It's hard to explain to outsiders how unusual it is, as a Minnesotan, to choose Iowa as a vacation destination. In 18 years of living in Minnesota, I'd never considered intentionally going to Iowa, much less gone there, for fun, but last week that's just what sounded good.
This isn't as freaky as, say, New Yorkers heading out on a Boston holiday to catch a Red Sox game. But we Twin Citians expect to be the hip, cool, Upper Midwestern place, the place where folks from the Dakotas or Iowa come to for a gaycation. After all, The Advocate named Minneapolis 2011's "Gayest City"! (Yes, it's true that Iowa City was named third gayest in 2010. But still.)
Still, I headed to Iowa on vacation last week. And the fact that marriage is legal for same-sex couples in Iowa was definitely part of the reason that it sounded like a fun idea this summer and never before. I didn't go to get married, mind you. I was actually traveling with my ex, a woman I spent 20 years with. Neither of us has gotten involved with anyone else since we separated three years ago, so it's not like getting married is on either of our to-do lists.
But there we were, zigzagging back and forth across the Iowa/Minnesota border as we took in sights, scenery, and towns. As we interacted with all kinds of folks in both states, the whole subject of marriage equality never came up -- that is to say, we never brought it up, and certainly no one else looked like they were about to.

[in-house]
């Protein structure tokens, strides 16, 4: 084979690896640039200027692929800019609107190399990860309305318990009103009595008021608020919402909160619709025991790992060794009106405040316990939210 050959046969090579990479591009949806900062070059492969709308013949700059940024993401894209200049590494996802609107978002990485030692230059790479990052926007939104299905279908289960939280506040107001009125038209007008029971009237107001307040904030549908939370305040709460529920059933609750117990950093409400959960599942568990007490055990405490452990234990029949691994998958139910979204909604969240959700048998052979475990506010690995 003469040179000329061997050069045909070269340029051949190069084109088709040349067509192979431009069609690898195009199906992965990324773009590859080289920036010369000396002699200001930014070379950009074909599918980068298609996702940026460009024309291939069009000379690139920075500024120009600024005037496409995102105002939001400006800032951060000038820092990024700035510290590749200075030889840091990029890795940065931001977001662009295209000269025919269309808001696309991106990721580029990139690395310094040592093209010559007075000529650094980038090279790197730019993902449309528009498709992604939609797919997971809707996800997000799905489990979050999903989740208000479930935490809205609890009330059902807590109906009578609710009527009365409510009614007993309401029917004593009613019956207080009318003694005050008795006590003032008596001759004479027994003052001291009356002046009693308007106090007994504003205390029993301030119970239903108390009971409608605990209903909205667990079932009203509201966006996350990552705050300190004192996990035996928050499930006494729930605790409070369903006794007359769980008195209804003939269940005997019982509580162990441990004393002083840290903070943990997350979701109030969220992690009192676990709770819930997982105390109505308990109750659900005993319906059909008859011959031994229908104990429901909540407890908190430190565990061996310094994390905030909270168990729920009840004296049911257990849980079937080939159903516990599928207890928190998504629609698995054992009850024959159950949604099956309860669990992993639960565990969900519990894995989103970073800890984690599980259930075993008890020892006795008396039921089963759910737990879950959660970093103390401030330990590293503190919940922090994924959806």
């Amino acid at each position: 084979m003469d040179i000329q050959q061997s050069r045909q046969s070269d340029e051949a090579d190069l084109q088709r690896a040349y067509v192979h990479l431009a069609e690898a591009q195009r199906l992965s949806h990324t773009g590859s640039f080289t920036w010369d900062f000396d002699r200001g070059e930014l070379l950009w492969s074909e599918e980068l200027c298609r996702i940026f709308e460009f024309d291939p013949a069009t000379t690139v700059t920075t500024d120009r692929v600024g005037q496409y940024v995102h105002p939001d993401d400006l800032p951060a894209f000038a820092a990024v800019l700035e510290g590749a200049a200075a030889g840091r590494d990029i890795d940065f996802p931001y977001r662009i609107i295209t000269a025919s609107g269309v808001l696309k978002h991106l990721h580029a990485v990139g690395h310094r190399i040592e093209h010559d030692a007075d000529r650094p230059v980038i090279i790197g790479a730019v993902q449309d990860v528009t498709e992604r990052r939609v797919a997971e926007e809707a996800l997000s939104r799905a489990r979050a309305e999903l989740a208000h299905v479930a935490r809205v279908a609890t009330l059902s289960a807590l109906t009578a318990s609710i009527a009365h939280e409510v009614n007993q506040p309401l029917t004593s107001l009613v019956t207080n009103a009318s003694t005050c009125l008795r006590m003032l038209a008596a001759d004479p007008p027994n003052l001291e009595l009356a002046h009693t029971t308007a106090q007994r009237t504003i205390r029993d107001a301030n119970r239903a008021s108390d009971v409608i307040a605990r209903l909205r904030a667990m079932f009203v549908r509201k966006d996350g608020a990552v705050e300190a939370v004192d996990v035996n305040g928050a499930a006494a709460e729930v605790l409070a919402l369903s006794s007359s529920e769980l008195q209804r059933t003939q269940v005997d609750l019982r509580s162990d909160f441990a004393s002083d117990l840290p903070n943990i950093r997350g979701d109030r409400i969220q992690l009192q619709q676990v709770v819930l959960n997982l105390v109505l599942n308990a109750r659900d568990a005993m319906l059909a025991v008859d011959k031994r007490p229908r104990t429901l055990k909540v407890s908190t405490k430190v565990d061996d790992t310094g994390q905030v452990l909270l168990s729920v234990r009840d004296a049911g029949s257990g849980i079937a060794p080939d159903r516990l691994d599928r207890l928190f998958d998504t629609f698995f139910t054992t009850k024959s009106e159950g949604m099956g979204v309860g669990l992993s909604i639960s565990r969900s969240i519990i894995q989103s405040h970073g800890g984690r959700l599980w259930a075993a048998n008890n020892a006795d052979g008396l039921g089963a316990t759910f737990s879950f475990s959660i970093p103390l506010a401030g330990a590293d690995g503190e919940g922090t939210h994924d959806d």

I thought about it. I thought about asking the friendly waiter at the American Legion Club (the closest thing that one small Iowa town had to a café where we could grab a bite for lunch) if things were different now that gay people could get married in his state, but then I decided to just enjoy the synchronized swim team that was on the Legion's TV set and eat my sandwich.
Because the much-dreaded "defense of marriage" TV ads haven't started yet in Minnesota, and yard signs on either side of the amendment are a rare sight in small towns, it was easy enough to forget about the ballot initiative in my state. And certainly the "Welcome to Iowa" sign did not say, "Where same-sex couples can be legally married." So my overall experience was that people are people, with a range of approaches to life, whatever the laws of their state do or don't say about gay and lesbian couples.
Still, there was a feeling of safety in Iowa that does not exist in Minnesota, and not just because with or without the passage of the constitutional initiative, it's illegal for same-sex couples to get married in Minnesota. That's always been true. But in Iowa I didn't feel as if part of me was gearing up for an attack on my humanity, always watching for the dangers that accompany that.
It's good to be home, and I don't plan to move to Iowa anytime soon. I still love Minnesota, and I will even if this ballot measure gets passed. I'm old enough to still be amazed that marriage equality has moved the distance it has in my lifetime. But my teenager tells me that an active conversation for the younger set is where to move if the ballot initiative passes. That brings me immeasurable sadness for the young and for my home state.
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